A device without a screen needs to provide clear indications that it’s function as the user expects. I designed several lighting patterns to provide feedback throughout the usage cycles.

Design Exploration

Many different options were explored for the UI. Most never made it out of Sketch.

As I tested and refined prototypes, the simpler visualizations always resonated more with players. With each pass I asked, “What is the minimal information we could present to the user that would provide the most meaning?”

Design Starts on the Whiteboard

Early in the design process we focused on finding the right kinds of visualization tools to help players understand the stats. We explored several different options — many of which didn’t leave the whiteboard. I mocked up several approaches, and we ran them by players and coaches before settling on final visualizations.

Screen Maps - Rough Outs
Chart Specs
Hardware Lighting Animations
Session Management
Device Management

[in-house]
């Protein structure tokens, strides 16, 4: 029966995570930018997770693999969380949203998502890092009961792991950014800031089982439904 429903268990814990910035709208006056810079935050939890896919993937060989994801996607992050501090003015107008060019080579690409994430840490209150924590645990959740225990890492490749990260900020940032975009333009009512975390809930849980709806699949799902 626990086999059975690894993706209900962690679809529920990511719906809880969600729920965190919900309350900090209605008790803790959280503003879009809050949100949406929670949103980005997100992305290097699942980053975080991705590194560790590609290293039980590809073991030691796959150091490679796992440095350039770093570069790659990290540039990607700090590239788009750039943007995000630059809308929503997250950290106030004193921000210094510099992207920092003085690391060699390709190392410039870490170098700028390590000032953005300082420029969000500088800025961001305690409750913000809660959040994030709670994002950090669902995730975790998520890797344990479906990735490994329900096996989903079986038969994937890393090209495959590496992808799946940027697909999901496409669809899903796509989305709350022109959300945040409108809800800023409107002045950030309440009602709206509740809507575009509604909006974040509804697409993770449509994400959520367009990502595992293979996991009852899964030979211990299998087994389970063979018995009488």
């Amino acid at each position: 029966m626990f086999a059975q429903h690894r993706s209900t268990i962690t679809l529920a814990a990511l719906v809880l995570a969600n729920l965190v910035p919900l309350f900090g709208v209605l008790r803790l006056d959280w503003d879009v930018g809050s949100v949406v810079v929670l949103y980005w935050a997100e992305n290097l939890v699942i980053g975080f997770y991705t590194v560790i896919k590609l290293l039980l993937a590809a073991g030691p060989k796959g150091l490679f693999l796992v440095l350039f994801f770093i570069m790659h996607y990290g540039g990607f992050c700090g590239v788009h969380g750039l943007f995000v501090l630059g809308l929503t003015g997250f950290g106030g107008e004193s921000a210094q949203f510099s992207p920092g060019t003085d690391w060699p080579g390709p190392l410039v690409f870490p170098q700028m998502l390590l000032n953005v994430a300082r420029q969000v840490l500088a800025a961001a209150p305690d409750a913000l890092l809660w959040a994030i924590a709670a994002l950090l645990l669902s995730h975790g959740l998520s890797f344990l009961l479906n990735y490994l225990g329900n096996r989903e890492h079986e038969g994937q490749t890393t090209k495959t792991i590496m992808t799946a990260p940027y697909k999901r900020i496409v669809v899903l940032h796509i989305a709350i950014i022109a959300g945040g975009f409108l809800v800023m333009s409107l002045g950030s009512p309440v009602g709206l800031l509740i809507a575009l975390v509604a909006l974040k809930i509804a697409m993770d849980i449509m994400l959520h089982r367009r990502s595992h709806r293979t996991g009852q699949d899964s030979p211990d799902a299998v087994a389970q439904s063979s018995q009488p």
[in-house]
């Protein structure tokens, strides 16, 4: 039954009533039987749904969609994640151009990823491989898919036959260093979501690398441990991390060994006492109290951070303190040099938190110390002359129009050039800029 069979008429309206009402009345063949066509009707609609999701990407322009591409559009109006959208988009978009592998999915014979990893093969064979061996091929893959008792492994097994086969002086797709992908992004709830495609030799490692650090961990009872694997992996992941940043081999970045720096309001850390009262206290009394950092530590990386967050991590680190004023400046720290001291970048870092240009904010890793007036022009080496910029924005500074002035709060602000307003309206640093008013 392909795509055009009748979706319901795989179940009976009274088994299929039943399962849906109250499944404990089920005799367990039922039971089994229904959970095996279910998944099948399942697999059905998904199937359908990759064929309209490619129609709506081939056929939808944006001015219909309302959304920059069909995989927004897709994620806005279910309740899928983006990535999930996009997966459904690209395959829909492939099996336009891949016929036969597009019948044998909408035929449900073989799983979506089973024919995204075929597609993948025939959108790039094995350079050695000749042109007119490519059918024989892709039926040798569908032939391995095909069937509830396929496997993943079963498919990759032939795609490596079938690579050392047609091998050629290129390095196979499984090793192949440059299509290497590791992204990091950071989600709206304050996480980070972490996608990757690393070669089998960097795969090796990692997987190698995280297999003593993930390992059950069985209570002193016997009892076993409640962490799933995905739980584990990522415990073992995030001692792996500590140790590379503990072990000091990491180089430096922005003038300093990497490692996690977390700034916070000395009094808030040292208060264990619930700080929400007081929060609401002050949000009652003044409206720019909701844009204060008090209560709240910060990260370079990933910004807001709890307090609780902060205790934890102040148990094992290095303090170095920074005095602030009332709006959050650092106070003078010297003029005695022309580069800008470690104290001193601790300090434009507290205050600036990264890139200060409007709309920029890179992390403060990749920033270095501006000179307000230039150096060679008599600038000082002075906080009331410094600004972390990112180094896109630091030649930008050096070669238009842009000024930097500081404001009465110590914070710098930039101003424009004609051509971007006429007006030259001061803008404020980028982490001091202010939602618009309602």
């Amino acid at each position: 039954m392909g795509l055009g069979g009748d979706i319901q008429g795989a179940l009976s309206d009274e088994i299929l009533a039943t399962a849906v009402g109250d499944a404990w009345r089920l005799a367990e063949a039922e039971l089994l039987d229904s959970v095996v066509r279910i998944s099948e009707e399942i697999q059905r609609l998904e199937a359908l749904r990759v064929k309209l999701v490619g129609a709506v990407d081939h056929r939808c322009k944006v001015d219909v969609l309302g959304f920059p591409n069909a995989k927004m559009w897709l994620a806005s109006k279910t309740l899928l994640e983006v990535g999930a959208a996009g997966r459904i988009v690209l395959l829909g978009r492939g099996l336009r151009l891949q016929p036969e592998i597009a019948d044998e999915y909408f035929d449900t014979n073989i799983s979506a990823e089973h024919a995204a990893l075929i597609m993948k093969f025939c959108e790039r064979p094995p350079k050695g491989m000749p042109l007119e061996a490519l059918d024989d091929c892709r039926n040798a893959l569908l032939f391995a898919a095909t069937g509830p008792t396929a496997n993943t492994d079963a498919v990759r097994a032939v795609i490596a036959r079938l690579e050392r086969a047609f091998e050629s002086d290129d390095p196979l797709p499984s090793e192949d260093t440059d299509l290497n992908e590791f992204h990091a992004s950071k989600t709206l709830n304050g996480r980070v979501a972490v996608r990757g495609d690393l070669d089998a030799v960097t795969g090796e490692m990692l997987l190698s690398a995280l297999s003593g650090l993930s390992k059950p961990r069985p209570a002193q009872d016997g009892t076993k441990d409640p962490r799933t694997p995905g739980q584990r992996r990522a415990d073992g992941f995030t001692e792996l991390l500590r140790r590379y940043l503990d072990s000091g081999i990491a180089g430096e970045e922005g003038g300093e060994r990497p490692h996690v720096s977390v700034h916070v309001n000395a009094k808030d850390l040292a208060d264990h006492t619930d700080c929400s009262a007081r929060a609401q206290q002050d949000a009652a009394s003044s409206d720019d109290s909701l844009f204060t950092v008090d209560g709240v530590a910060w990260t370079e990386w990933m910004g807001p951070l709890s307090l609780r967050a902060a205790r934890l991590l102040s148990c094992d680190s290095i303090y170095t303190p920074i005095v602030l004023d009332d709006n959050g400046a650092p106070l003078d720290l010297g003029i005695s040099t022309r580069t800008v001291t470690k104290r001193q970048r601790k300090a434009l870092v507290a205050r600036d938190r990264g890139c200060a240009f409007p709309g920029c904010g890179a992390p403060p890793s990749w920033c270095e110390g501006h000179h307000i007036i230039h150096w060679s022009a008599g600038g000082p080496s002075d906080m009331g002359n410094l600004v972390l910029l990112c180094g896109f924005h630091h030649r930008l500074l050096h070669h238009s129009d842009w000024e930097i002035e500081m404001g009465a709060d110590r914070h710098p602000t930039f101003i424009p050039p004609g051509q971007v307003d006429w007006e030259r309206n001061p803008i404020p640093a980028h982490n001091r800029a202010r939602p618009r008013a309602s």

Historic Performance Specs

Every Detail is Documented

As with mPath, I write detailed, visual engineering specifications for all features in the product. The software engineering team is in Ukraine, so it’s important to describe the interactions in a way that reduces back-and-forth.

I also deliver assets by building Asset Catalogs in Xcode and committing with Git. I’m using Zeplin to deliver visual design specs.

Aaron has been an invaluable member of our team. He is very diligent in every aspect of his work, starting from the exploratory stage all the way through product design and strategy.

Aaron has a very keen eye for details and an innate ability to learn the nuances that may not seem like a big deal at first, but end up making a very profound impact later on. He also has very clear vision and helped us a lot in discussions that started as ambiguous and ended up with clear direction and focus. His contribution has been above and beyond my expectations.

Andre Reznik, CEO & Co-Founder of Courtmatics